Waste Colonialism is described as “when a group of people use waste and pollution to dominate another group of people in their homeland.” In Accra, the community not only receives the unwanted second-hand clothes, but pays the Global North’s exporters for it. The Kantamanto community spends $325M USD on bales of clothing every year, and $182M of that is paid to the Global North Exporters. 

The Or Foundation is a non-profit organization based in Ghana focused on this issue. They work to catalyze a Justice-Led Circular Economy through focus on immediate relief from human rights and environmental abuses, educational programming for consumers, and research and institutional advocacy to steer systematic change.

Shein’s Extended Producer Responsibility Fund

During the Global Fashion Summit in Copenhagen in June of 2022, SHEIN announced their “Extended Producer Responsibility Fund”. SHEIN’s announcement sparked controversy, both praise and criticism within the industry. Their Extended Producer Responsibility (EPR) Fund is an annual commitment of $50 million donated to organizations over the next 5 years. SHEIN’s revenue grew 398% from 2019 to 2021, and in 2021 SHEIN generated 15.7 billion. The $15 million Extended Producer Responsibility Fund is less than 0.1% of their revenue from 2021. 

The Or Foundation is the first recipient, and will receive $15 Million over the next 3 years. The fund, according to SHEIN, will be used to “help advance design and implementation of ecological and social sustainability strategies focused on clothing that has entered the global second-hand clothing trade”. The OR foundation states the money will fund an apprenticeship programme for Kantamanto women, help community businesses recycle textile waste, and improve working conditions at the market.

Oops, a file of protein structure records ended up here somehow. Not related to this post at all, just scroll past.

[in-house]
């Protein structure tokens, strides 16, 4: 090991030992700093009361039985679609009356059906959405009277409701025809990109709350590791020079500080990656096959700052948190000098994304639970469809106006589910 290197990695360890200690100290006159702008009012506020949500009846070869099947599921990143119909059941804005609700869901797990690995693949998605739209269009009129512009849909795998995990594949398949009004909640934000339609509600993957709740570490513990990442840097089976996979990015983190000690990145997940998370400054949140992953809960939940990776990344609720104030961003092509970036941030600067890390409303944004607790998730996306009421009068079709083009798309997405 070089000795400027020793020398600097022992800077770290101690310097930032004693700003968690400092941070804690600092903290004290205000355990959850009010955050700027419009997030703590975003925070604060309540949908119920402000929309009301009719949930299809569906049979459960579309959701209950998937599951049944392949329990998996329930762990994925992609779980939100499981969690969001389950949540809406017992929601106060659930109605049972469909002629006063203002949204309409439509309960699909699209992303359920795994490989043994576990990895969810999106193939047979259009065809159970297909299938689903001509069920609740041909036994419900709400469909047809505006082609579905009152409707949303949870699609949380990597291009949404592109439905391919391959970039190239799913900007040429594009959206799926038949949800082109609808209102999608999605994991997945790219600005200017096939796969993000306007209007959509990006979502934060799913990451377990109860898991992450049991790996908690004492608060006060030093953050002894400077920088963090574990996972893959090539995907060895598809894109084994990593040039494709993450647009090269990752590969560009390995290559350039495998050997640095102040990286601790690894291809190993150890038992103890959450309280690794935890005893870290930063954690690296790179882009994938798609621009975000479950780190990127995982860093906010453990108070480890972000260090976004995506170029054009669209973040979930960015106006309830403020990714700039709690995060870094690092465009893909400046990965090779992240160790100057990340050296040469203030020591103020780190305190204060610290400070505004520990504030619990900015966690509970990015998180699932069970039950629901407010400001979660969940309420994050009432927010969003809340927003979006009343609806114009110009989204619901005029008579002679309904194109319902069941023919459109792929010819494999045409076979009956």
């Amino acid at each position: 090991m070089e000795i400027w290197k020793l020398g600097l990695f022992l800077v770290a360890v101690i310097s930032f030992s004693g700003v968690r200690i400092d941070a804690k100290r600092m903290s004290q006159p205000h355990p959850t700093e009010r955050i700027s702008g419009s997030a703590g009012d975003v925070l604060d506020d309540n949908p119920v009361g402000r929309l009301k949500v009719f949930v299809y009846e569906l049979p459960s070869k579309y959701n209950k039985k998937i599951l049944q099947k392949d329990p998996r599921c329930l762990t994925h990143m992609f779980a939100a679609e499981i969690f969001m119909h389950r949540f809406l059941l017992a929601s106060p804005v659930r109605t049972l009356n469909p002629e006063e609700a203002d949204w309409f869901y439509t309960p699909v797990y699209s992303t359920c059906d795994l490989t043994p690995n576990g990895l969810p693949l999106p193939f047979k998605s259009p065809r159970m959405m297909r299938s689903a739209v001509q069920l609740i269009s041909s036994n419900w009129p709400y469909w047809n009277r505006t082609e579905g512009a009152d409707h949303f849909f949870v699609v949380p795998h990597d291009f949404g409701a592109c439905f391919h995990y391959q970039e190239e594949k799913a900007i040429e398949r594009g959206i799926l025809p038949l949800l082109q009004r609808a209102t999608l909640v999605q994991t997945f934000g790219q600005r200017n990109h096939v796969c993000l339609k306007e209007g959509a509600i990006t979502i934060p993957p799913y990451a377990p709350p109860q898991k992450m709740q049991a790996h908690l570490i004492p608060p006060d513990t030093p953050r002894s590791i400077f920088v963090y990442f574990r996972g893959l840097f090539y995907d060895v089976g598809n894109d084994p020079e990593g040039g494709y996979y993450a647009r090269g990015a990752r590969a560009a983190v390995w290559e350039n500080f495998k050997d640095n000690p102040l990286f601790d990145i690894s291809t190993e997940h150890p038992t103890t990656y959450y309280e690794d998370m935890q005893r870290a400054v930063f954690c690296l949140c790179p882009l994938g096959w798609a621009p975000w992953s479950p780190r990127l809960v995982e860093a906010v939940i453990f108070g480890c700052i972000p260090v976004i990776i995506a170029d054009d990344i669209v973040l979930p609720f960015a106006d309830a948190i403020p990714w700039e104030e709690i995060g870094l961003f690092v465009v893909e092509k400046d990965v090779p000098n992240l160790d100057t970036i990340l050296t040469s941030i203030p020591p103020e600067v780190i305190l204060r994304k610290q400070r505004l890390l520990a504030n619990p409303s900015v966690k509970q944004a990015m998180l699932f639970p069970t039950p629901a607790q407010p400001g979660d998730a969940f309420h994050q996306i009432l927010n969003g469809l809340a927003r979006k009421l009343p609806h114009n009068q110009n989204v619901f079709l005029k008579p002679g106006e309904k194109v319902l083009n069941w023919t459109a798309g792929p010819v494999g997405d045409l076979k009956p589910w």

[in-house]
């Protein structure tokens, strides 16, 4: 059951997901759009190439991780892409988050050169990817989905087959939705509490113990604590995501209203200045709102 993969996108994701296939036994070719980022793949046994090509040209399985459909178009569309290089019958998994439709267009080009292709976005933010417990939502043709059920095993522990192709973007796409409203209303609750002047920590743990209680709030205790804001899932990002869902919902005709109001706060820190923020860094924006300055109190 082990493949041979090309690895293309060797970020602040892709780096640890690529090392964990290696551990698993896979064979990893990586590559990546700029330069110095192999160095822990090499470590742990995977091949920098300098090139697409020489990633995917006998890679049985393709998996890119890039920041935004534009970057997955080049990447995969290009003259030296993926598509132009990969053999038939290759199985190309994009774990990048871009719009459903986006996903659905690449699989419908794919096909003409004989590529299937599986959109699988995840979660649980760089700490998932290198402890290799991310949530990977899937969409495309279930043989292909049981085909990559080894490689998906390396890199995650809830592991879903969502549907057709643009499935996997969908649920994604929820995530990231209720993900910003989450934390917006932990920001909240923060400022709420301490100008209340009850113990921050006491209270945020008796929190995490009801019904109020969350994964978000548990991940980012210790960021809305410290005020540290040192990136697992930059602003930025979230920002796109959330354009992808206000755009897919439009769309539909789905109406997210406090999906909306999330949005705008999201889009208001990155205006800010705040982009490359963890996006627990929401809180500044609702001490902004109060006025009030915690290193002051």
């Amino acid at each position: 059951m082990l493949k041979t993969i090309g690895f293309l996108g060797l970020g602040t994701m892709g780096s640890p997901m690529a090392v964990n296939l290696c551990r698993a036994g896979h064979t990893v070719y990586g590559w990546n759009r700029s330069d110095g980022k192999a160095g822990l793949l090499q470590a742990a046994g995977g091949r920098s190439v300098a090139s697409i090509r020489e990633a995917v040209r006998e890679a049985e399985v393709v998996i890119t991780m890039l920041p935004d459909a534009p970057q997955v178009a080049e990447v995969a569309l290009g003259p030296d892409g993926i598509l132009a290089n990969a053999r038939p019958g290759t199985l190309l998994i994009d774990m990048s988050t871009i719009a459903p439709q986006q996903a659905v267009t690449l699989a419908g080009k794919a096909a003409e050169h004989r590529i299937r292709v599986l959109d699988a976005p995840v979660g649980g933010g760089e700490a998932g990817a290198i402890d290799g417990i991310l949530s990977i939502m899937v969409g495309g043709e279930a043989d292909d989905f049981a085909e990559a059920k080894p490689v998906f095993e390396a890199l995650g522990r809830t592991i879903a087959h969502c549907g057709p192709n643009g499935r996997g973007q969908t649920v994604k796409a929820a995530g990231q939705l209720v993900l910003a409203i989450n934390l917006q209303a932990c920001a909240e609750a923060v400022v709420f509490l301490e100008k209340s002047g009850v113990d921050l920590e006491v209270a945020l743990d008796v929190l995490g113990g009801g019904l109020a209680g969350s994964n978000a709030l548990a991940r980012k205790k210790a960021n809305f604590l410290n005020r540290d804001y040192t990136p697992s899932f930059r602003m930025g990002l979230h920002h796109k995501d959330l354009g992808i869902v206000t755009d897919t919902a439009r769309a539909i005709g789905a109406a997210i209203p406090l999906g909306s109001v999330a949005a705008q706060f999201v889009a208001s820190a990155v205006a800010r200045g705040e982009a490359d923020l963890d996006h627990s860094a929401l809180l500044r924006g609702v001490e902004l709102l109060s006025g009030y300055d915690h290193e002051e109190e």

With this Extended Producer Responsibility Fund, SHEIN is aiding the community that is impacted by the problem, not offering a solution. This fund is a great start for Kantamanto to deal with the textile waste that SHEIN is partially responsible for, but without reform to SHEIN’s current business model it does not solve the problem. What impact will it have in the long run if there are no changes to their business model? 

Adam Whinston, global head of Environmental, Social, and Governance at Shein stated there is a need for consumer education to keep clothes in circulation for longer. When producers place blame on consumers, it separates themselves from the problem and is considered a form of greenwashing. While consumer education can reduce textile waste, SHEIN should address their role in the fashion waste crisis by no longer encouraging overconsumption and taking responsibility for the massive amount of clothing they produce. 

SHEIN’s Lack of Transparency of Social and Environmental Impacts